I welcome the committee's recognition that above all else European defence needs improved military capability. Like the noble Lord, Lord Watson of Richmond, I stress that this is about military capability; it is not about symbolism or new institutions. We fully agree with the points that the committee made. Without better European military capability, the new arrangements will amount to very little, as the noble Lord, Lord Roper, said.
That is why the United Kingdom has been at the forefront of efforts to strengthen Europe's military capability. Last year, with Italy and then with France, we put forward the case for concrete targets for improvement by EU member states. We challenged Europe to do better. This challenge resulted in the Headline Goal agreed at Helsinki last December which requires EU member states by the year 2003 to be able to deploy up to 60,000 ground troops and maritime and air elements within 60 days and sustain them in a theatre of operations for at least a year. These troops should be capable of conducting the full range of
Since Helsinki, on the basis agreed by heads of state and government at the Feira European Council, defence planning experts from the member states have developed the Headline Goal into a detailed statement of requirements. They have done so with significant support from NATO experts. I emphasise to noble Lords that defence planners from NATO headquarters and from the Supreme Headquarters Allied Powers in Europe (SHAPE) have been in regular and close contact with EU colleagues. The EU's activities have been fully transparent to NATO. I hope that that is an important reassurance for many noble Lords.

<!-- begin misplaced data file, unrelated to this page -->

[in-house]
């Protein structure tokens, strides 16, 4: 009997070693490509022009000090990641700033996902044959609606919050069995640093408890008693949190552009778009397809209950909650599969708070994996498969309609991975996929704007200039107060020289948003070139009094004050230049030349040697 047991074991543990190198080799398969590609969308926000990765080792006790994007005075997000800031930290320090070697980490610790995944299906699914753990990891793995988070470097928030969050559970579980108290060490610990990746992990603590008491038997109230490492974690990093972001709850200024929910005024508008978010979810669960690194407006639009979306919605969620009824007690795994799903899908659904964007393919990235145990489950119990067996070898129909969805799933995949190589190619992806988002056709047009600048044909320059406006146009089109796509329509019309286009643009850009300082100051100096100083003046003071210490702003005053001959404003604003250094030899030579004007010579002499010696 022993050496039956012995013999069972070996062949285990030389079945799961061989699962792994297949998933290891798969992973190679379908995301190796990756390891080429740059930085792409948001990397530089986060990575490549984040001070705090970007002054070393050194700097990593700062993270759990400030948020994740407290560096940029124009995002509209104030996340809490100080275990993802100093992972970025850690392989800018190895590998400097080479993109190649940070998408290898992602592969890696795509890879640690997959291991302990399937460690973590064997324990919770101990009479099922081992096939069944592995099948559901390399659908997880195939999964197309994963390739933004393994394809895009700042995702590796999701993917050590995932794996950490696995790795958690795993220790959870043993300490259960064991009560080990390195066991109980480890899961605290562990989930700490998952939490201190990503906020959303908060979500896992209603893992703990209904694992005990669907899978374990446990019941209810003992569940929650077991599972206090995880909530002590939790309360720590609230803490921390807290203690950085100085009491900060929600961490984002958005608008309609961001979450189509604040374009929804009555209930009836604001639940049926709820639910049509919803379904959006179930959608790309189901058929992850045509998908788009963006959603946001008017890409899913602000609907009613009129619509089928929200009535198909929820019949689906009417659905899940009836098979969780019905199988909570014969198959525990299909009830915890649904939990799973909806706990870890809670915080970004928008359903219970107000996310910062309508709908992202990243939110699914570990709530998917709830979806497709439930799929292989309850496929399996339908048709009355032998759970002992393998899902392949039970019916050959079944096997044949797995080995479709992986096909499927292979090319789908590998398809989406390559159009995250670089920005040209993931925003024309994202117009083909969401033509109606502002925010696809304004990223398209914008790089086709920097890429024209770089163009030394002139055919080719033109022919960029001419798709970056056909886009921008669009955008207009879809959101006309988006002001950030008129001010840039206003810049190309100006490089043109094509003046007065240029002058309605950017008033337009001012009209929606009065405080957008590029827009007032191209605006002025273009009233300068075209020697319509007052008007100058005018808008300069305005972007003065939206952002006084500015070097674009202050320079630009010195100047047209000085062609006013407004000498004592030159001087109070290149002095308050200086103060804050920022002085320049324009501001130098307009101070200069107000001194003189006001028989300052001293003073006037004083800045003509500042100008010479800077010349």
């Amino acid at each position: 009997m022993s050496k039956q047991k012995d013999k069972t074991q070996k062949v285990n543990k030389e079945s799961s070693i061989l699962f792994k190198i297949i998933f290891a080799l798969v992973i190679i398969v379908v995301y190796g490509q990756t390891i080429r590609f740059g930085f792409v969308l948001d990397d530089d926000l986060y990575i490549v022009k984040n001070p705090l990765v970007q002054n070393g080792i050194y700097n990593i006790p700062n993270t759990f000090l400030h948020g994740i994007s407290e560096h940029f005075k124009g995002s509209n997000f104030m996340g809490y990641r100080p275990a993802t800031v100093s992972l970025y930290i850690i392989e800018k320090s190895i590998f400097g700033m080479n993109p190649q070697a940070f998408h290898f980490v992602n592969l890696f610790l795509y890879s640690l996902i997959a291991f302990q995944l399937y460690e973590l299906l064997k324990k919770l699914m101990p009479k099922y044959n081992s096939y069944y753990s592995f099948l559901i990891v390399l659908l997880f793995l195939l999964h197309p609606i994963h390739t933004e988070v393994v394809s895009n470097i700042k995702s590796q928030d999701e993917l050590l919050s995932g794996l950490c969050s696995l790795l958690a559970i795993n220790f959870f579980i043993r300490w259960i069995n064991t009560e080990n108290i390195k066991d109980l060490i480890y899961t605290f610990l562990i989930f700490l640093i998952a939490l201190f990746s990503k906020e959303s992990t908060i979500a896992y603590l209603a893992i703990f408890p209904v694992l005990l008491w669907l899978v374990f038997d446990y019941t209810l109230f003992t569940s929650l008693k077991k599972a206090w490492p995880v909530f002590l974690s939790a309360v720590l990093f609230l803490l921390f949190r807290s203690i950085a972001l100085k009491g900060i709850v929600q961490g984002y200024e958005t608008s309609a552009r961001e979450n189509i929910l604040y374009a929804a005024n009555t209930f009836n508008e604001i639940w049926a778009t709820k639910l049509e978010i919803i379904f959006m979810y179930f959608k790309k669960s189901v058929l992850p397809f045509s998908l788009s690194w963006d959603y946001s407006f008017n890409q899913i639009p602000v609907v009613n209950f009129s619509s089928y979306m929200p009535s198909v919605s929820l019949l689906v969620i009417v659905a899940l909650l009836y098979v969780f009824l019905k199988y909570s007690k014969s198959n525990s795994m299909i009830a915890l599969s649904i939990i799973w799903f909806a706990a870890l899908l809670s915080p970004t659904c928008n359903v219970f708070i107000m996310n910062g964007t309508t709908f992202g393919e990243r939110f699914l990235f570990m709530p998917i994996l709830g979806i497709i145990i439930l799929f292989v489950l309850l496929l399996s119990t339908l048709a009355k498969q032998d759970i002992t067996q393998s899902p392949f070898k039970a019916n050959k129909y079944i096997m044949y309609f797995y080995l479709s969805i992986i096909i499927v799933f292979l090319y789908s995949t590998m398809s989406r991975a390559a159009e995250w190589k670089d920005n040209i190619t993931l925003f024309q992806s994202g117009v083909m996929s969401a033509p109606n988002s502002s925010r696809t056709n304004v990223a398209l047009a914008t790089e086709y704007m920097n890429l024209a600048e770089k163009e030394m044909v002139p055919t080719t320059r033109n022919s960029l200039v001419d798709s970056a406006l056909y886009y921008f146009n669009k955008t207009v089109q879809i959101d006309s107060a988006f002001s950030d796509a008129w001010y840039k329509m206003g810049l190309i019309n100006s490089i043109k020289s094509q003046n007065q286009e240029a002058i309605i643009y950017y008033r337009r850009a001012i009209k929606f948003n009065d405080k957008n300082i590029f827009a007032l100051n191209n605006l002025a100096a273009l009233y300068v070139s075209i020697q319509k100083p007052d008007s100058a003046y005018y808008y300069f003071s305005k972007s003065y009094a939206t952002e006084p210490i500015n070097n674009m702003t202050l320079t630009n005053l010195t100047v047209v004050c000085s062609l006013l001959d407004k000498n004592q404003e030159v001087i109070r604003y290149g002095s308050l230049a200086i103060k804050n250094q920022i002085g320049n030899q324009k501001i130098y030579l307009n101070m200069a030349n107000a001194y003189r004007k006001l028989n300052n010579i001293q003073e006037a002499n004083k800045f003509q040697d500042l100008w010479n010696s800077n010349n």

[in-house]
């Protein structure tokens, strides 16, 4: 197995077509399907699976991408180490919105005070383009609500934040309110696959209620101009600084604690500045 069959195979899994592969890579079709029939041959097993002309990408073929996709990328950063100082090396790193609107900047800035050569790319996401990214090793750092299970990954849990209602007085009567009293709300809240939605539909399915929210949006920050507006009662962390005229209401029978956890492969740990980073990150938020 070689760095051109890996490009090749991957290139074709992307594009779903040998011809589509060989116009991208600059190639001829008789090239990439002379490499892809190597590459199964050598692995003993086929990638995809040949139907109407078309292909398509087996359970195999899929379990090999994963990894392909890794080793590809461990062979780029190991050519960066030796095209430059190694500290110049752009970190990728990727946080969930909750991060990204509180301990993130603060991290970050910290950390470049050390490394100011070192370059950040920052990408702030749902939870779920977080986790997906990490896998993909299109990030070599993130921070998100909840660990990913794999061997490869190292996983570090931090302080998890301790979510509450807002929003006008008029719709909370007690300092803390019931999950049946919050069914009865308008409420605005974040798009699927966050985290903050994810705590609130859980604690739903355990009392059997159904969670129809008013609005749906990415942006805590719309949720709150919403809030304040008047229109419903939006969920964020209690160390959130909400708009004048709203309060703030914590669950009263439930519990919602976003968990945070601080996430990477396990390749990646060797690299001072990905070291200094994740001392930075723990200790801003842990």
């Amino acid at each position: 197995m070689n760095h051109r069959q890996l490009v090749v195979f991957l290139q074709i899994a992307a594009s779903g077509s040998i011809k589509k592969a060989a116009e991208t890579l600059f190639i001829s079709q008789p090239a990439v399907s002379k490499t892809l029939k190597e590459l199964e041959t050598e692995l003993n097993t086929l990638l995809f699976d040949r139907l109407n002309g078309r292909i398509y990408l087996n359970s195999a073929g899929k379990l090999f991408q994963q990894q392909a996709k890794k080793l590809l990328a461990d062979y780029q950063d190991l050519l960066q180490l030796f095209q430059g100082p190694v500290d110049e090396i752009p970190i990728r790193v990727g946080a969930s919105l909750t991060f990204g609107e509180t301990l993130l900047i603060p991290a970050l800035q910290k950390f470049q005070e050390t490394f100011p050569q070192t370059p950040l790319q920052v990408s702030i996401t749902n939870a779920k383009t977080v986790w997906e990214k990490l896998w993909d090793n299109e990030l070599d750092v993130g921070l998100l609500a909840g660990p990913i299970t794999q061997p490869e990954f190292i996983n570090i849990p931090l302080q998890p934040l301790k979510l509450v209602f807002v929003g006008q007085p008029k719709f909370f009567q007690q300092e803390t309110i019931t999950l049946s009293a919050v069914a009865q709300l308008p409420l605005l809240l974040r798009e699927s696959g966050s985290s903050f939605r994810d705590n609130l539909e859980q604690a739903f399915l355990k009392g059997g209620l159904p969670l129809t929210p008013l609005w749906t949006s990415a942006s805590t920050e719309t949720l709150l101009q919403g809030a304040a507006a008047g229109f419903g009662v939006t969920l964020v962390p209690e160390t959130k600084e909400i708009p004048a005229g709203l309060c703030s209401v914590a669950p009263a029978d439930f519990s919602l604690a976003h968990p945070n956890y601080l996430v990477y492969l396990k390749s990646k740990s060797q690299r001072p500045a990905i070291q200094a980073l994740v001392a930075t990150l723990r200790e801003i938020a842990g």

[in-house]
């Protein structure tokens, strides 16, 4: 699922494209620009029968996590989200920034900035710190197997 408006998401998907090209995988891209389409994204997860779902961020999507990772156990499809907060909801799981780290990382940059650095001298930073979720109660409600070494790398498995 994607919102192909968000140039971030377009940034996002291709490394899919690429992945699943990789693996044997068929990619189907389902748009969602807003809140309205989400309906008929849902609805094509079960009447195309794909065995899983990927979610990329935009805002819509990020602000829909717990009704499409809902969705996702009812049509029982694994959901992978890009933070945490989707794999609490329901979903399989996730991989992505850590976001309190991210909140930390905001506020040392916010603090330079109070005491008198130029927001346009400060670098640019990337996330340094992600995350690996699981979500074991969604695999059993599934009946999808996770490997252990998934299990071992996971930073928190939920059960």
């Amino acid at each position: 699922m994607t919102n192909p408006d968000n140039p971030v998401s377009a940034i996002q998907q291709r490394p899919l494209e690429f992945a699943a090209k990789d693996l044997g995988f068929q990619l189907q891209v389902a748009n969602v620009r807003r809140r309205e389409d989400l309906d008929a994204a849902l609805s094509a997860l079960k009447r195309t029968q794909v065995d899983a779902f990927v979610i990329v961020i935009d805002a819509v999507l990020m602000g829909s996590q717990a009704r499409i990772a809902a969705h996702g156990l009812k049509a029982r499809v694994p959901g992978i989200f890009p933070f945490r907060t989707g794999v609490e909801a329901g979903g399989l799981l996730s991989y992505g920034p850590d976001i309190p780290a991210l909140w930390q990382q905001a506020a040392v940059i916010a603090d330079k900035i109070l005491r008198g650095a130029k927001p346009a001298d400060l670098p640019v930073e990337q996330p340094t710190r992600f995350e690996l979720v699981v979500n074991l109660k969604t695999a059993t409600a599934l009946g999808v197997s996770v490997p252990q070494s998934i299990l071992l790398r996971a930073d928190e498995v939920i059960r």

At last month's Capability Commitment Conference, the EU member states and other European partners identified the type and level of forces that they are willing to make available and from which elements could be assembled but on a case-by-case basis for crisis management. It is enormously important that we are clear on that point. Much of the worry and concern about European defence has arisen from an entirely false premise, the premise XEuropean rapid reaction force". We have not done so. We have not created, or even taken the first steps towards creating, a European army. I was enormously grateful for the clear acknowledgement of that point from the noble Lords, Lord Jopling and Lord Taverne. The report of the French presidency to the Nice European Council is explicit on this point. It says:
The Capability Commitments Conference looked to the future. As well as earmarking certain forces, the EU member states identified where their military capability is lacking, as my noble friend Lady Hilton said--for example, in enabling capabilities such as strategic lift and in the characteristics of our Armed Forces, which were enumerated so well by my noble friend Lord Harrison, and availability, deployability, sustainability and interoperability. We committed ourselves to identifying additional measures to respond to those needs. This determination will encourage more efficient defence spending and better European military capabilities for NATO and for Europe.